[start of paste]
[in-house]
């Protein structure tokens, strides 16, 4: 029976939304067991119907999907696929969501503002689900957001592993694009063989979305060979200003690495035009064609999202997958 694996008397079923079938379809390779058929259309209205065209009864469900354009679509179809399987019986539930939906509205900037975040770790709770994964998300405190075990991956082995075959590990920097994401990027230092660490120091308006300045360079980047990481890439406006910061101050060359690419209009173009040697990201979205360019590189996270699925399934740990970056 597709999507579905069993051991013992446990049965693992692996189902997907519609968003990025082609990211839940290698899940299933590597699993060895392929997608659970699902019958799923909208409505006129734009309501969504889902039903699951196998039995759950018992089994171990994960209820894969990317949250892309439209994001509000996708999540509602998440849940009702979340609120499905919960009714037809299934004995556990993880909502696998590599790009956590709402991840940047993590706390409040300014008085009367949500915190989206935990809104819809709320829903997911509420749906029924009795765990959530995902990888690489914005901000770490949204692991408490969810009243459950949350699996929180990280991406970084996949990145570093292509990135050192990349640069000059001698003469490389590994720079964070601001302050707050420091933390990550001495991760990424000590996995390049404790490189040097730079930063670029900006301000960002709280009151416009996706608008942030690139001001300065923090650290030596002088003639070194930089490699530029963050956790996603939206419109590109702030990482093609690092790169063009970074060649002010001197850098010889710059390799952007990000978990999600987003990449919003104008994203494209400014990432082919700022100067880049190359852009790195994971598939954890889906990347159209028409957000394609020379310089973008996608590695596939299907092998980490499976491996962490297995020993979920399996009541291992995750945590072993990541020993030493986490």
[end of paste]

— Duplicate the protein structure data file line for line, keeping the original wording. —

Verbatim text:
[in-house]
């Protein structure tokens, strides 16, 4: 029976939304067991119907999907696929969501503002689900957001592993694009063989979305060979200003690495035009064609999202997958 694996008397079923079938379809390779058929259309209205065209009864469900354009679509179809399987019986539930939906509205900037975040770790709770994964998300405190075990991956082995075959590990920097994401990027230092660490120091308006300045360079980047990481890439406006910061101050060359690419209009173009040697990201979205360019590189996270699925399934740990970056 597709999507579905069993051991013992446990049965693992692996189902997907519609968003990025082609990211839940290698899940299933590597699993060895392929997608659970699902019958799923909208409505006129734009309501969504889902039903699951196998039995759950018992089994171990994960209820894969990317949250892309439209994001509000996708999540509602998440849940009702979340609120499905919960009714037809299934004995556990993880909502696998590599790009956590709402991840940047993590706390409040300014008085009367949500915190989206935990809104819809709320829903997911509420749906029924009795765990959530995902990888690489914005901000770490949204692991408490969810009243459950949350699996929180990280991406970084996949990145570093292509990135050192990349640069000059001698003469490389590994720079964070601001302050707050420091933390990550001495991760990424000590996995390049404790490189040097730079930063670029900006301000960002709280009151416009996706608008942030690139001001300065923090650290030596002088003639070194930089490699530029963050956790996603939206419109590109702030990482093609690092790169063009970074060649002010001197850098010889710059390799952007990000978990999600987003990449919003104008994203494209400014990432082919700022100067880049190359852009790195994971598939954890889906990347159209028409957000394609020379310089973008996608590695596939299907092998980490499976491996962490297995020993979920399996009541291992995750945590072993990541020993030493986490």